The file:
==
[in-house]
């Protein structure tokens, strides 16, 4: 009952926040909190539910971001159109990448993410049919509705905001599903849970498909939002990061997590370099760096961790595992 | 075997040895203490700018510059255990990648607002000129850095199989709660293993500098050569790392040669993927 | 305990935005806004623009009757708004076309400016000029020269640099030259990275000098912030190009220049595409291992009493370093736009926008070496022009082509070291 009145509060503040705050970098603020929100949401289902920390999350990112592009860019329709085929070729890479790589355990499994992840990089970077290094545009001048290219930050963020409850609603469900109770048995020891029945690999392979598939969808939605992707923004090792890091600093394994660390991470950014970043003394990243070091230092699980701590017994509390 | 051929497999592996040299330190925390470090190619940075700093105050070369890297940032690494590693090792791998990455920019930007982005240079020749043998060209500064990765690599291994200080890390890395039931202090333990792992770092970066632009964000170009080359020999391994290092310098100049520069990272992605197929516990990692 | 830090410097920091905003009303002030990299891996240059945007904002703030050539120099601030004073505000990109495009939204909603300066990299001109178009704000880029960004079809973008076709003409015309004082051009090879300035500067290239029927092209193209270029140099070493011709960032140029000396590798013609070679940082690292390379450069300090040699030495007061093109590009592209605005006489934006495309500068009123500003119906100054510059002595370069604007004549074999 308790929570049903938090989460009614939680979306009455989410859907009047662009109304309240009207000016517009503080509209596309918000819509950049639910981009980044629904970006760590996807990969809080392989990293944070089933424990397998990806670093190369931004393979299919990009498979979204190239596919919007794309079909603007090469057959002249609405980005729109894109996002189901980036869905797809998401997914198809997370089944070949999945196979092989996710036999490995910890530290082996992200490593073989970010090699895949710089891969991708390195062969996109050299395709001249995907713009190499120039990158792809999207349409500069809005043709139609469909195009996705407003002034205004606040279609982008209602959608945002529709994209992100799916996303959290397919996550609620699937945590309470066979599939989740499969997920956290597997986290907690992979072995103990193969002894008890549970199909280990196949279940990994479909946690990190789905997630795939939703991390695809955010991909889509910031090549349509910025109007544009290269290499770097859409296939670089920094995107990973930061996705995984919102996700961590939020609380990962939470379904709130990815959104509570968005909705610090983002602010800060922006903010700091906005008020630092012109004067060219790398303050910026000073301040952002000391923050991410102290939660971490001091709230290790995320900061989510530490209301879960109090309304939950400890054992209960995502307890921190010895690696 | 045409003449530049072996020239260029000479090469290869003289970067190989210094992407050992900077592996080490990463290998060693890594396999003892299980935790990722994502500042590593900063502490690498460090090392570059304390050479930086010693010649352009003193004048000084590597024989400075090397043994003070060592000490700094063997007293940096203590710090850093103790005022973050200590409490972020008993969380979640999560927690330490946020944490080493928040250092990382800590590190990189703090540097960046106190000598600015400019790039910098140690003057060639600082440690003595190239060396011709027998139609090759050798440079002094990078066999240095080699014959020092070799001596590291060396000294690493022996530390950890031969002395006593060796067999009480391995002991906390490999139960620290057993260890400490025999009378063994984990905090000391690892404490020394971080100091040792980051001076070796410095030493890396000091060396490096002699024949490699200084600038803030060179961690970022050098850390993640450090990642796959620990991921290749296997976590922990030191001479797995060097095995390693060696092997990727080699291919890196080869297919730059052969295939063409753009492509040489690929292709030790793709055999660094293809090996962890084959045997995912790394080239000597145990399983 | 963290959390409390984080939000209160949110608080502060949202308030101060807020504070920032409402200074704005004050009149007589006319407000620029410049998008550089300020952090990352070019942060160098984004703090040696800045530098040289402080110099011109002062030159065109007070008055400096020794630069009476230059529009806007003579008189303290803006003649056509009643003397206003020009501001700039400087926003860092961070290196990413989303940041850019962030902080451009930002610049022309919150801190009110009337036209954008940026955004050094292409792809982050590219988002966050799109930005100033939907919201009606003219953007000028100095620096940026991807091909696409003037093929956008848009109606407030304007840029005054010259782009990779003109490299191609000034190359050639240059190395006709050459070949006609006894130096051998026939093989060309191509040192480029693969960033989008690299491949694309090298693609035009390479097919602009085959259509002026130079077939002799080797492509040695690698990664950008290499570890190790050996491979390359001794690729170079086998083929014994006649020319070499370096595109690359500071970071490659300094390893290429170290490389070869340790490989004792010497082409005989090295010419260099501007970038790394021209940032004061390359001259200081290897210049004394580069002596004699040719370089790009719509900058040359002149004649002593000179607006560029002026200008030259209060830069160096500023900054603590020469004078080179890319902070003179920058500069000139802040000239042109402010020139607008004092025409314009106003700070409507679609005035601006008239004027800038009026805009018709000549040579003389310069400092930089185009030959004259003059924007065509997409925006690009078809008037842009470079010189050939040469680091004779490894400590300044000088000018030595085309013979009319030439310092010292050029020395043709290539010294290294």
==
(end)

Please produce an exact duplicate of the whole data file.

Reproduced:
[in-house]
């Protein structure tokens, strides 16, 4: 009952926040909190539910971001159109990448993410049919509705905001599903849970498909939002990061997590370099760096961790595992 | 075997040895203490700018510059255990990648607002000129850095199989709660293993500098050569790392040669993927 | 305990935005806004623009009757708004076309400016000029020269640099030259990275000098912030190009220049595409291992009493370093736009926008070496022009082509070291 009145509060503040705050970098603020929100949401289902920390999350990112592009860019329709085929070729890479790589355990499994992840990089970077290094545009001048290219930050963020409850609603469900109770048995020891029945690999392979598939969808939605992707923004090792890091600093394994660390991470950014970043003394990243070091230092699980701590017994509390 | 051929497999592996040299330190925390470090190619940075700093105050070369890297940032690494590693090792791998990455920019930007982005240079020749043998060209500064990765690599291994200080890390890395039931202090333990792992770092970066632009964000170009080359020999391994290092310098100049520069990272992605197929516990990692 | 830090410097920091905003009303002030990299891996240059945007904002703030050539120099601030004073505000990109495009939204909603300066990299001109178009704000880029960004079809973008076709003409015309004082051009090879300035500067290239029927092209193209270029140099070493011709960032140029000396590798013609070679940082690292390379450069300090040699030495007061093109590009592209605005006489934006495309500068009123500003119906100054510059002595370069604007004549074999 308790929570049903938090989460009614939680979306009455989410859907009047662009109304309240009207000016517009503080509209596309918000819509950049639910981009980044629904970006760590996807990969809080392989990293944070089933424990397998990806670093190369931004393979299919990009498979979204190239596919919007794309079909603007090469057959002249609405980005729109894109996002189901980036869905797809998401997914198809997370089944070949999945196979092989996710036999490995910890530290082996992200490593073989970010090699895949710089891969991708390195062969996109050299395709001249995907713009190499120039990158792809999207349409500069809005043709139609469909195009996705407003002034205004606040279609982008209602959608945002529709994209992100799916996303959290397919996550609620699937945590309470066979599939989740499969997920956290597997986290907690992979072995103990193969002894008890549970199909280990196949279940990994479909946690990190789905997630795939939703991390695809955010991909889509910031090549349509910025109007544009290269290499770097859409296939670089920094995107990973930061996705995984919102996700961590939020609380990962939470379904709130990815959104509570968005909705610090983002602010800060922006903010700091906005008020630092012109004067060219790398303050910026000073301040952002000391923050991410102290939660971490001091709230290790995320900061989510530490209301879960109090309304939950400890054992209960995502307890921190010895690696 | 045409003449530049072996020239260029000479090469290869003289970067190989210094992407050992900077592996080490990463290998060693890594396999003892299980935790990722994502500042590593900063502490690498460090090392570059304390050479930086010693010649352009003193004048000084590597024989400075090397043994003070060592000490700094063997007293940096203590710090850093103790005022973050200590409490972020008993969380979640999560927690330490946020944490080493928040250092990382800590590190990189703090540097960046106190000598600015400019790039910098140690003057060639600082440690003595190239060396011709027998139609090759050798440079002094990078066999240095080699014959020092070799001596590291060396000294690493022996530390950890031969002395006593060796067999009480391995002991906390490999139960620290057993260890400490025999009378063994984990905090000391690892404490020394971080100091040792980051001076070796410095030493890396000091060396490096002699024949490699200084600038803030060179961690970022050098850390993640450090990642796959620990991921290749296997976590922990030191001479797995060097095995390693060696092997990727080699291919890196080869297919730059052969295939063409753009492509040489690929292709030790793709055999660094293809090996962890084959045997995912790394080239000597145990399983 | 963290959390409390984080939000209160949110608080502060949202308030101060807020504070920032409402200074704005004050009149007589006319407000620029410049998008550089300020952090990352070019942060160098984004703090040696800045530098040289402080110099011109002062030159065109007070008055400096020794630069009476230059529009806007003579008189303290803006003649056509009643003397206003020009501001700039400087926003860092961070290196990413989303940041850019962030902080451009930002610049022309919150801190009110009337036209954008940026955004050094292409792809982050590219988002966050799109930005100033939907919201009606003219953007000028100095620096940026991807091909696409003037093929956008848009109606407030304007840029005054010259782009990779003109490299191609000034190359050639240059190395006709050459070949006609006894130096051998026939093989060309191509040192480029693969960033989008690299491949694309090298693609035009390479097919602009085959259509002026130079077939002799080797492509040695690698990664950008290499570890190790050996491979390359001794690729170079086998083929014994006649020319070499370096595109690359500071970071490659300094390893290429170290490389070869340790490989004792010497082409005989090295010419260099501007970038790394021209940032004061390359001259200081290897210049004394580069002596004699040719370089790009719509900058040359002149004649002593000179607006560029002026200008030259209060830069160096500023900054603590020469004078080179890319902070003179920058500069000139802040000239042109402010020139607008004092025409314009106003700070409507679609005035601006008239004027800038009026805009018709000549040579003389310069400092930089185009030959004259003059924007065509997409925006690009078809008037842009470079010189050939040469680091004779490894400590300044000088000018030595085309013979009319030439310092010292050029020395043709290539010294290294």